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Overview of Air Transport Development

by:CNS     2021-07-08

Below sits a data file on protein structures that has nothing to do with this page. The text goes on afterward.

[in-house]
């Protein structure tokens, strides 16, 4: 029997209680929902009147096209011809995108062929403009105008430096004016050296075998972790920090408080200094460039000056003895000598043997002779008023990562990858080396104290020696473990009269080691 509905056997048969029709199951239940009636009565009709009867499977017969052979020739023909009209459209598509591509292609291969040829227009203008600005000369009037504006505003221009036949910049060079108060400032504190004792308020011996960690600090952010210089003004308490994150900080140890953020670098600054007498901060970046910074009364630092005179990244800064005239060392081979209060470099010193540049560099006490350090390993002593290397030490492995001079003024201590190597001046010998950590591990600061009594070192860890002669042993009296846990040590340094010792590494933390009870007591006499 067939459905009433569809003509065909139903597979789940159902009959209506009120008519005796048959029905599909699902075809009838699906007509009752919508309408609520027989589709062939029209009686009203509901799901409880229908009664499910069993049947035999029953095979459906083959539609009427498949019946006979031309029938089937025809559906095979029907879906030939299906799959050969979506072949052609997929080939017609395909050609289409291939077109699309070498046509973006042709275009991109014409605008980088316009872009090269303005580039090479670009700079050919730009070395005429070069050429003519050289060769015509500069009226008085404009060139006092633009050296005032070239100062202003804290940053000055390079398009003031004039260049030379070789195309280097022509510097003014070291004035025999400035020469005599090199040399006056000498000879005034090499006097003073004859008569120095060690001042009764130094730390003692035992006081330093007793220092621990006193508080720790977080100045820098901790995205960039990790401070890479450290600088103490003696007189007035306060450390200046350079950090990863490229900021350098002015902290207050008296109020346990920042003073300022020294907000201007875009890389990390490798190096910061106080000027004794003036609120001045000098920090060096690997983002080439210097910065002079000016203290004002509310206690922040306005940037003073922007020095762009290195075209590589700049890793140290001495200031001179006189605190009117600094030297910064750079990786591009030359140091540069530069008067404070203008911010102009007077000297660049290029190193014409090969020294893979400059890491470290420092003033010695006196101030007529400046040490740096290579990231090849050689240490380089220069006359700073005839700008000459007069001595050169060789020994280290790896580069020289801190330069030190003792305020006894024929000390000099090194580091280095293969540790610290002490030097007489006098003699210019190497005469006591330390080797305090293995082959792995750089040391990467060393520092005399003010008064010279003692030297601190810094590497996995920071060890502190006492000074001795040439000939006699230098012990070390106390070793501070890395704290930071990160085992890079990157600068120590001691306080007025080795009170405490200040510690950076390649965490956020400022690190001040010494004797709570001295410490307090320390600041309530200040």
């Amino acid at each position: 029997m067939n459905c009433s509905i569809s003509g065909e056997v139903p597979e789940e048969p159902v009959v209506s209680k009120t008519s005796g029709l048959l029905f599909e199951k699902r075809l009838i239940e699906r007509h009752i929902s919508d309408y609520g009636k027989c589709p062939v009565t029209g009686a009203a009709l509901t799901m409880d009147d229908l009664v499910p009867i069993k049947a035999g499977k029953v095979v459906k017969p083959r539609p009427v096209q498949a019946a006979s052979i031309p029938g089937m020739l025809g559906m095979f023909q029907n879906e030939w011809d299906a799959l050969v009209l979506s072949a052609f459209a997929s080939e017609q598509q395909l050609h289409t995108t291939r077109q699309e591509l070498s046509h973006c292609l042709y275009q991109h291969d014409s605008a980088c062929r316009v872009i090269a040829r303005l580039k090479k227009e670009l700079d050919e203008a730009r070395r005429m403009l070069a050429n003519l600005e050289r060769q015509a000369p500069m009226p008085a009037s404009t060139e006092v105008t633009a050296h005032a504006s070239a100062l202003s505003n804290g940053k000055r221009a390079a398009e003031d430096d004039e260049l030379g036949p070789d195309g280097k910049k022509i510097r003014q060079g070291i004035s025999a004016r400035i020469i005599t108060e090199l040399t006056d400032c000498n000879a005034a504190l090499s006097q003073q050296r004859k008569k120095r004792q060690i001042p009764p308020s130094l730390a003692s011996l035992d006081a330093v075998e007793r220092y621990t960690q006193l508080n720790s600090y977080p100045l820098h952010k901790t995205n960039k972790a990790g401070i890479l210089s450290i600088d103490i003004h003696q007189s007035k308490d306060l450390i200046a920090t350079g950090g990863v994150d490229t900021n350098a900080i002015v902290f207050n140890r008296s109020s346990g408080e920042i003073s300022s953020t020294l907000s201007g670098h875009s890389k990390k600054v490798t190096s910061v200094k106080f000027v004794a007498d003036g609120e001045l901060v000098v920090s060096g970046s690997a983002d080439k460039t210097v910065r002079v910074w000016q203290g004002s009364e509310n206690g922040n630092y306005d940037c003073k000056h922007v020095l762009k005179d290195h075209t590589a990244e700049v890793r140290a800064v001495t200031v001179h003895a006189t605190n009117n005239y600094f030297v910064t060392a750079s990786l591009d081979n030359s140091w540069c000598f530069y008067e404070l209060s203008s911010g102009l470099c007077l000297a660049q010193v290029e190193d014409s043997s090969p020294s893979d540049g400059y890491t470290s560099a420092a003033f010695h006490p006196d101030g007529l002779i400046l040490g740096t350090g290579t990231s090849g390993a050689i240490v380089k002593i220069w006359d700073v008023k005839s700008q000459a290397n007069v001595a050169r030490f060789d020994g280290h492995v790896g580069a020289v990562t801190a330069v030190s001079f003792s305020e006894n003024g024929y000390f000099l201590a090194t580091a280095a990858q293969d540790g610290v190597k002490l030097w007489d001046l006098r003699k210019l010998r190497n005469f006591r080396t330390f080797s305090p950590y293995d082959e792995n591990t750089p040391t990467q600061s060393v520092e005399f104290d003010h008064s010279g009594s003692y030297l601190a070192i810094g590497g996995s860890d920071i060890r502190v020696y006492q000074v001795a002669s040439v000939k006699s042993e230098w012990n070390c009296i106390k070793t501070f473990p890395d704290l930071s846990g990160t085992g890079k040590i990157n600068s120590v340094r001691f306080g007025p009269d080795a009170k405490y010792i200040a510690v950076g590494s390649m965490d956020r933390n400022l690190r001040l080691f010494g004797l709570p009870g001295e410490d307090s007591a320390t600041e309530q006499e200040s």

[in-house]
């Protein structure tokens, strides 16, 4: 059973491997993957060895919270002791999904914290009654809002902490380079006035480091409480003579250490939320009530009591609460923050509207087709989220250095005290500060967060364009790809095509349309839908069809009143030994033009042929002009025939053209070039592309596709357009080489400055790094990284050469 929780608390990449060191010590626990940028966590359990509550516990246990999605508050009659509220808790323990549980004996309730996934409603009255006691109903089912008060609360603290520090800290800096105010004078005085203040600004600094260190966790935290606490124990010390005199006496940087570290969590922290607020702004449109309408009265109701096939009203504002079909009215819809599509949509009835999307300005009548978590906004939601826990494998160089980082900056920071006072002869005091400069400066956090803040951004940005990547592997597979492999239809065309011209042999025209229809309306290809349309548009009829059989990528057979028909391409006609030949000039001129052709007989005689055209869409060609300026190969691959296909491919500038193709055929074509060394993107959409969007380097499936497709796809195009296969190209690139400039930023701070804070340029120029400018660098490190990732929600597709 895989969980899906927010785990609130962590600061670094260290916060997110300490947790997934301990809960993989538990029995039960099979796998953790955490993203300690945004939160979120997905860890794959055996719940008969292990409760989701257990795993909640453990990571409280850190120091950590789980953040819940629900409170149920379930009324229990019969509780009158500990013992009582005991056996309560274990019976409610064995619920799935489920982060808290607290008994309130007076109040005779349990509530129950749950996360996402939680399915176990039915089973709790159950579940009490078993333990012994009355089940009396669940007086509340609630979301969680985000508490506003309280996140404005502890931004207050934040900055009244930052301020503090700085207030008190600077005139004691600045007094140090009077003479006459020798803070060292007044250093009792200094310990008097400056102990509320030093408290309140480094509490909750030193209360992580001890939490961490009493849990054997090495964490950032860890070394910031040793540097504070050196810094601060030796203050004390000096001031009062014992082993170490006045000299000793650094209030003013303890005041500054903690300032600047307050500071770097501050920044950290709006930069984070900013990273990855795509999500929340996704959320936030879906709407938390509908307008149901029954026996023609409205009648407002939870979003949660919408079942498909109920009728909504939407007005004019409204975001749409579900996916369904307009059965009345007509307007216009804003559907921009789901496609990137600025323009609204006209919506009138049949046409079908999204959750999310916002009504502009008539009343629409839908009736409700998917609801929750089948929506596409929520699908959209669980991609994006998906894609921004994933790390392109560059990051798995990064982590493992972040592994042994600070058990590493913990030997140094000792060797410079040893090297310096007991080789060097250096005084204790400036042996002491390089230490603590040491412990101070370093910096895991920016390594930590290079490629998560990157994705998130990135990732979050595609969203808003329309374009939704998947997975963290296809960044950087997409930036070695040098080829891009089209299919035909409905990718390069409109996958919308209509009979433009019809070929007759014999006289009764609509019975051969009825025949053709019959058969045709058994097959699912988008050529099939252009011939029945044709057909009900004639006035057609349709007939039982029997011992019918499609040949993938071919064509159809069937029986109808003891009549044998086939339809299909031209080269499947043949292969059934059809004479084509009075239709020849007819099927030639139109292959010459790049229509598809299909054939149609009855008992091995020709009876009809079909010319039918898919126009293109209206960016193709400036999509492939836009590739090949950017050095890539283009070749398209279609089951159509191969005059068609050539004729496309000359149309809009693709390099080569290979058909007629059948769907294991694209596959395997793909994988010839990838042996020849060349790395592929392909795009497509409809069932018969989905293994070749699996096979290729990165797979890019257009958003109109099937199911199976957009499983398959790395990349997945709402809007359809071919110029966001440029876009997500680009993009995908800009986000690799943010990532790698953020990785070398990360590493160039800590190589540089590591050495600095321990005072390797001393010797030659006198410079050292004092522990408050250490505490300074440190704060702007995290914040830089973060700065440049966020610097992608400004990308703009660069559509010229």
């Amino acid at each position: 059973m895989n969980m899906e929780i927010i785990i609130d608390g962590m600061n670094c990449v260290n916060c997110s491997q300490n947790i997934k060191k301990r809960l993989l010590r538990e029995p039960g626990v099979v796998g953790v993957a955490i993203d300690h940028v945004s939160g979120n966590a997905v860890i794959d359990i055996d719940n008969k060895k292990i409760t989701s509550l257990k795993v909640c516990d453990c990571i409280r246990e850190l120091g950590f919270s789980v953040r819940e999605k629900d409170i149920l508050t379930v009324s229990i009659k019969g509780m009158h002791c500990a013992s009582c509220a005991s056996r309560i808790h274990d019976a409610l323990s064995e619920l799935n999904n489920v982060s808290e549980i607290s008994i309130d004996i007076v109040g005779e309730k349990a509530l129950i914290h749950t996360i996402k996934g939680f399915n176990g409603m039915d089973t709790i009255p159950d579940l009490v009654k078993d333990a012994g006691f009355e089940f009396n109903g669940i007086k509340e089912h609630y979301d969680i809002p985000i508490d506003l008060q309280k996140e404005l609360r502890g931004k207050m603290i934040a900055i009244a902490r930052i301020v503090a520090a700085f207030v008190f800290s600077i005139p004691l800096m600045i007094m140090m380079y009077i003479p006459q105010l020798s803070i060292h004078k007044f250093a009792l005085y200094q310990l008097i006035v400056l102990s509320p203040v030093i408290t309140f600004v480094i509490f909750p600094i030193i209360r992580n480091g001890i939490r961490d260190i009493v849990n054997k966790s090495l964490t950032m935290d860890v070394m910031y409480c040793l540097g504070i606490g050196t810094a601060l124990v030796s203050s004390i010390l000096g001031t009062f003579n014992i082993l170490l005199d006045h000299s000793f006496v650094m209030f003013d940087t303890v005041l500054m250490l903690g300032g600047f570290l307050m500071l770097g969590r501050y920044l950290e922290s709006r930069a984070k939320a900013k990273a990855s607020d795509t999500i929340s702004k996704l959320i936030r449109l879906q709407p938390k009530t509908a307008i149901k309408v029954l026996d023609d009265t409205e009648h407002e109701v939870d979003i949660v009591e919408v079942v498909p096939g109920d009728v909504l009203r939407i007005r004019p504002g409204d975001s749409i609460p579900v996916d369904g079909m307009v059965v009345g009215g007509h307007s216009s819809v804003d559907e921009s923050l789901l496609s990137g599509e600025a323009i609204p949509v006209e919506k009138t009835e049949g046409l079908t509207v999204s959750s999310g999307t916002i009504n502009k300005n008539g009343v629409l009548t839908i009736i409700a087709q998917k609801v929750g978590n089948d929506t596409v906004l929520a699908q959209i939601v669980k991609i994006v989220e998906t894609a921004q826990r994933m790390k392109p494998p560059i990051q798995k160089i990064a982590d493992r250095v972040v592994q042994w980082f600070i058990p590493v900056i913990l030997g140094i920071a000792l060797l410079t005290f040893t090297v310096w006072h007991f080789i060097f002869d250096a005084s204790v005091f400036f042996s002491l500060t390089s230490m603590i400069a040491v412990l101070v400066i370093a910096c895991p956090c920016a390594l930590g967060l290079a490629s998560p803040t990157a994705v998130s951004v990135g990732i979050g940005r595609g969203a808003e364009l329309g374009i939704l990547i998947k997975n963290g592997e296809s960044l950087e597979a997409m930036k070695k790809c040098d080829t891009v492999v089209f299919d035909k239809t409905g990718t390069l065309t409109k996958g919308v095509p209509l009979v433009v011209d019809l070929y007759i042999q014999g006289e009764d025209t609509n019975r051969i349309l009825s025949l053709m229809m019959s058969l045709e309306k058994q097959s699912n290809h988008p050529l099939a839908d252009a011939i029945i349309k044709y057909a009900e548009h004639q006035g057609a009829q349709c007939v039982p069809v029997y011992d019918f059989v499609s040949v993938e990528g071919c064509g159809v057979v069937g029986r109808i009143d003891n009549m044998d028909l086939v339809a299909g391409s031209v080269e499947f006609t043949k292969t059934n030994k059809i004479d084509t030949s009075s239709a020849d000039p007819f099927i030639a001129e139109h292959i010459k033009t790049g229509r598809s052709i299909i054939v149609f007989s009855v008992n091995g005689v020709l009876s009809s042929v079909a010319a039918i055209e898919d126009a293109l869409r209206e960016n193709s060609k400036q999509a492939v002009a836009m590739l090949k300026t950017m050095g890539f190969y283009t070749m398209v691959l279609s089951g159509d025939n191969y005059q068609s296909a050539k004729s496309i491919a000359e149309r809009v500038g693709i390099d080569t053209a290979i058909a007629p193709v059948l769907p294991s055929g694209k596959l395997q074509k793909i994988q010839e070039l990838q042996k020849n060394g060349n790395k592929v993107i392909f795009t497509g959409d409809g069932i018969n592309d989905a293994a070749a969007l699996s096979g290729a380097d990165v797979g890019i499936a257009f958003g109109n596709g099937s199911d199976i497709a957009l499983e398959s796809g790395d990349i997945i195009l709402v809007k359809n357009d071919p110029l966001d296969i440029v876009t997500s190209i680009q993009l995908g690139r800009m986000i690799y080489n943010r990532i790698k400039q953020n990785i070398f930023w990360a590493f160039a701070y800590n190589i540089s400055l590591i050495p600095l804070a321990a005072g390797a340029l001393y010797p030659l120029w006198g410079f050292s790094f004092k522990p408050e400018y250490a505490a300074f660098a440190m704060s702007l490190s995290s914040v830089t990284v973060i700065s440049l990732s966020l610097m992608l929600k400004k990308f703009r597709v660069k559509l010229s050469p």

Overview of the development of air transport 2021-06-20 18:57:17 Since human beings have civilization, they have had the dream of flying to the sky. In ancient China, there are myths and legends of Nuwa mend the sky and Chang'e flying to the moon. Ancient Greece and Rome also had gods or wings, or flying carts and flying eagles. In the famous Arabian story collection 'The Thousand and One Nights' There are also many flying myths. Mankind’s dreams and desire for flying have prompted people to create all kinds of flying equipment, from ancient Chinese kites, bamboo dragonflies to flying birds, flying chairs, and Kongming lanterns, to balloons made by Europeans who consciously applied science after the Renaissance. , Airships, flapping wing planes, gliders, and finally the Wright brothers summed up the experience of their predecessors to create the first real airplane. The invention of airplanes and the realization of air transportation are the result of human pursuit of dreams. The earliest air transportation appeared in 1871, when the French during the Franco-Prussian War used balloons to transport government officials, materials and mail out of Paris, which was besieged by the Prussian army. This was regarded as the first air transportation in human history. Since the Wright brothers invented the first airplane, airplane transportation soon followed. On May 5, 1918, the Americans opened the New York-Washington-Chicago route. On June 8th of the same year, regular postal flights began between London and Paris. This is considered to be the earliest air route transportation. After the aircraft was invented, it was quickly used in warfare. Under the stimulus of the war, various aircraft technologies developed rapidly. After the First World War, the advancement of aviation technology made the civil transport aircraft appear, and commercial air transport also developed. In the latter part of World War II, in order to pursue the faster speed of fighters, the participating countries promoted the upgrading of aircraft engines, from piston engines to turbojet engines. The speed of the aircraft finally broke through the speed of sound and developed to a faster speed. Although war is a powerful driving force to stimulate the development of aviation technology, the most enduring power to promote the development of aviation technology lies in its application prospects in the commercial field. In the latter part of World War II, turbojet engines were used in warplanes, but apart from speed, their performance in many other aspects was not superior to traditional excellent piston engine aircraft. After the Second World War, people saw the broad prospects of turbojet aircraft in civil use, and carried out commercial research and improvement on them. So in the 1950s, jet aircraft were used in commercial transportation. 'Comet' (Comet), the Soviet Union's figure 104, the United States' Boeing 707 and DG8 as representatives, they are called the first generation of jet aircraft. After more than 50 years from then to the beginning of the 21st century, the second, third, fourth and fifth generation jet aircraft were successfully developed and used. This fully demonstrates that civil commercial demand is the continuous driving force for the development of aviation technology. Of course, the development of civil aviation aircraft to accumulate strength for military aviation development is also a tacit strategy of many countries: With the rapid development of commercial air transportation, a worldwide airline network has gradually been established, starting from major cities in various countries. The world route network spreads across all continents, which makes our planet smaller. People can really have breakfast in New York and lunch in London. After the establishment of a worldwide airline network, more and more passengers choose to travel by air, and some airports have gradually developed into aviation network hubs. The two major aircraft manufacturers Boeing and Airbus have different judgments on the development prospects of air transportation. Airbus believes that in the future, the role of large-scale aviation hubs will become stronger and stronger, and that airlines will connect various flights between hubs to facilitate the effective allocation of resources. Therefore, a larger aircraft is needed to fly between hubs. Based on this concept, the A380 is designed. Using A380 to arrange long-distance flights between international hubs can save flights, conducive to energy saving and emission reduction, and increase the internal space to improve the quality of long-distance flight. On the other hand, Boeing believes that future air passengers will increasingly dislike frequent transfers in hubs, hoping to achieve non-transferring direct flights between second-tier cities, so a small passenger capacity is needed, but the voyage is long enough, and the business load is one. An aircraft with sufficient fuel-one-mile performance is designed based on this concept. For example, using this kind of airplane can open a flight from Nanjing to Paris, and passengers don't need to take a plane to Paris from Nanjing to Shanghai. Airbus’s A380 and Boeing’s B787 are currently the latest generation of aircraft. Which of them is more suitable for the development of the aviation market in the future remains to be tested. Compared with other means of transportation such as cars, trains and ships, airplanes are not only faster, but also safer. It has become an indispensable means of transportation for modern civilization.
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